Extinction meditates on the polemics of the contested nationhood of Transnistria, a small brake-away state that claims independence from the former Moldavian Soviet Socialist Republic but which is still unrecognised by the international community today. Extinction follows Kolya, a young Transnistrian man who is effectively stateless, through his real encounters with border guards, Soviet monuments and within fictive reenactments. Kolya responds to interrogation-style interviews with the filmmaker, embarks on sojourns through empty streets and works at a local arm-sales factory — while the film concurrently documents aged Catholic cathedrals, Marxist-Leninist monuments and the dense forests of Eastern Europe. Throughout Extinction, Kolya is compelled to navigate dreamlike echoes of the Soviet past and politically charged confrontations in the present. Extinction slowly builds an associative, non-linear tale where the borders between past and present, documentary and fiction remain unresolved.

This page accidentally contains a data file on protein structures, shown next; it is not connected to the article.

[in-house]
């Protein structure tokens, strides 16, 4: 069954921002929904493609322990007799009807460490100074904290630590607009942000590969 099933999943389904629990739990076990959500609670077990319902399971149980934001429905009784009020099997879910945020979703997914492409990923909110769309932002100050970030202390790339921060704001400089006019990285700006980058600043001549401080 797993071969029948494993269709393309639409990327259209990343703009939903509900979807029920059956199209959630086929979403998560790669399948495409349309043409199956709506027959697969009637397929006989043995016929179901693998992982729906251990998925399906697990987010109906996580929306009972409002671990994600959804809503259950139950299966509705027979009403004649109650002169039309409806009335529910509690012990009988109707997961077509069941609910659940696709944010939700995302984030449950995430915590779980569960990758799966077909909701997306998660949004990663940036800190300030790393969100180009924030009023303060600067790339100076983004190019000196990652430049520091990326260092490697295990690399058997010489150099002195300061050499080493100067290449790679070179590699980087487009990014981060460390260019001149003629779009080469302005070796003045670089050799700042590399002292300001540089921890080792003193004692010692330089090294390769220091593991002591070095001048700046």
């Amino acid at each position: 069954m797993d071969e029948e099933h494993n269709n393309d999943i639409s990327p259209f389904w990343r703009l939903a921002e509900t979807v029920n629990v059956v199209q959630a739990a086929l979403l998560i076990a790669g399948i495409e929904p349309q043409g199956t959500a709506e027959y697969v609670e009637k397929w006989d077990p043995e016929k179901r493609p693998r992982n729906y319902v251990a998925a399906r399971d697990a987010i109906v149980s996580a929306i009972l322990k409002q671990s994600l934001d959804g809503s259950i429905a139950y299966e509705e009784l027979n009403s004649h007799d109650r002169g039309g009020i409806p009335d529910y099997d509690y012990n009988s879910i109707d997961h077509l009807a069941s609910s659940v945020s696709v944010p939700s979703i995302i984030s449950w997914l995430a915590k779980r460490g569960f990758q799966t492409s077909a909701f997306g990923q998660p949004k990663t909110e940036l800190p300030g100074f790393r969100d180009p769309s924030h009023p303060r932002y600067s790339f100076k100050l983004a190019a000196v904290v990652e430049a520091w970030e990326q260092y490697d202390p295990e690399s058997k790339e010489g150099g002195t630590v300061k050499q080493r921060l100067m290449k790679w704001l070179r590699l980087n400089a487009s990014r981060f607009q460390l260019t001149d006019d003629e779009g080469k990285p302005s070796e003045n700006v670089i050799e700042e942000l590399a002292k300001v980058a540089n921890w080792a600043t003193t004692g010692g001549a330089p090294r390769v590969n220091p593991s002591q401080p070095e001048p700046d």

LE BOUDIN (2014, 16 min)

'None of the people who were asked about me had seen me.' Le Boudin is a short film that uses reenactment to consider the (im)possibility of speaking someone else’s trauma. The film documents the encounter of a young German actor Elias Geissler speaking the testimony of Nuno Fialho, who at the age of sixteen was forced to enlist in the French Foreign Legion. 'I didn’t enlist. They enlisted me.'


PANTERAS (work in progress)

Pantheras is an ongoing project that investigates the Niger Delta to confront concerns of human rights, the climate crises and the need for global geopolitical reorganization. It aims at addressing smuggling ideologies in Nigeria and clandestine economies, neoliberal risks in neocolonialism; governmentality, oil and power in the Niger Delta. The project attempt to navigate the complex political structures of the region – including spaces of chieftainship, indigeneity and nationalism.

More information on the work in progress can be found at: https://salomelamas.info/PANTHERAS


The Theatre of the World (1570) is thought to be the world’s first modern atlas, created by the renowned cartographer Ortelius's . Theatrum Orbis Terrarum can be seen as a sensorial journey, a vertiginous history, as well as an adventure story. 'When I look at the sea for long, I lose interest on what happens on land' whispers the shaman leading character. Theatrum Orbis Terrarum creates a territory where we can imagine another kind of geography, formed of chance and contingency, with sailors on land, and lands adrift.